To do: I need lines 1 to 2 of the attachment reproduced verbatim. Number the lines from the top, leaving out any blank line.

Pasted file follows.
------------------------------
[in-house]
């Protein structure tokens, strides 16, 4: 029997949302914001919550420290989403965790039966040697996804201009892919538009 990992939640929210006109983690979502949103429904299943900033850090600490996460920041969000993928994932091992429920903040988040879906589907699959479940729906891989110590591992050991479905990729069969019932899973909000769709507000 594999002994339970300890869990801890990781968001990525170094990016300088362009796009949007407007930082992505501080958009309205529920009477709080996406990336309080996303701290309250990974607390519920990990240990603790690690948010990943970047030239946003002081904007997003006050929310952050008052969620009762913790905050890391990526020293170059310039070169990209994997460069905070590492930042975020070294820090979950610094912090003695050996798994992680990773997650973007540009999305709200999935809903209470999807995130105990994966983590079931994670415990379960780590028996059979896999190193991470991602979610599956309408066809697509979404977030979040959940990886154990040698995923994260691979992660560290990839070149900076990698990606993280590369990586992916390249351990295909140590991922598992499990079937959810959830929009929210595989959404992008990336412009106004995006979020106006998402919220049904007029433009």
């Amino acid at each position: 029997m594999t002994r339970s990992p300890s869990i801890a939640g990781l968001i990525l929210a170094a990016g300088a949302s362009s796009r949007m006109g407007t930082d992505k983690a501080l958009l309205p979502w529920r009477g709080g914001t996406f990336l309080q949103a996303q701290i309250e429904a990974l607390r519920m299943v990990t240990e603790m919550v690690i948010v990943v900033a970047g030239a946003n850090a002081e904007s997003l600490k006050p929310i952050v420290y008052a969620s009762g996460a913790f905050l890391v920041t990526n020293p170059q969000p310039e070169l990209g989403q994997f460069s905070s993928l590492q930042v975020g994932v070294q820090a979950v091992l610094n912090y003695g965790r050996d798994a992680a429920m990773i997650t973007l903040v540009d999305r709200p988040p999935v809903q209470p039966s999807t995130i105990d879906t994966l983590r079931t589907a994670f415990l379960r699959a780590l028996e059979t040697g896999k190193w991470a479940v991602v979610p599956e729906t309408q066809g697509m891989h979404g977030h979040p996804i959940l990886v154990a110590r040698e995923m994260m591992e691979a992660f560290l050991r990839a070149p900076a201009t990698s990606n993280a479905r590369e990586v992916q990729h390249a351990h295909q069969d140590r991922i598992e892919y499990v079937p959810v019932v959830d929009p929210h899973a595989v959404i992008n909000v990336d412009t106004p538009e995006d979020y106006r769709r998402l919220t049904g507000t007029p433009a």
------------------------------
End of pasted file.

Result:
[in-house]
């Protein structure tokens, strides 16, 4: 029997949302914001919550420290989403965790039966040697996804201009892919538009 990992939640929210006109983690979502949103429904299943900033850090600490996460920041969000993928994932091992429920903040988040879906589907699959479940729906891989110590591992050991479905990729069969019932899973909000769709507000 594999002994339970300890869990801890990781968001990525170094990016300088362009796009949007407007930082992505501080958009309205529920009477709080996406990336309080996303701290309250990974607390519920990990240990603790690690948010990943970047030239946003002081904007997003006050929310952050008052969620009762913790905050890391990526020293170059310039070169990209994997460069905070590492930042975020070294820090979950610094912090003695050996798994992680990773997650973007540009999305709200999935809903209470999807995130105990994966983590079931994670415990379960780590028996059979896999190193991470991602979610599956309408066809697509979404977030979040959940990886154990040698995923994260691979992660560290990839070149900076990698990606993280590369990586992916390249351990295909140590991922598992499990079937959810959830929009929210595989959404992008990336412009106004995006979020106006998402919220049904007029433009």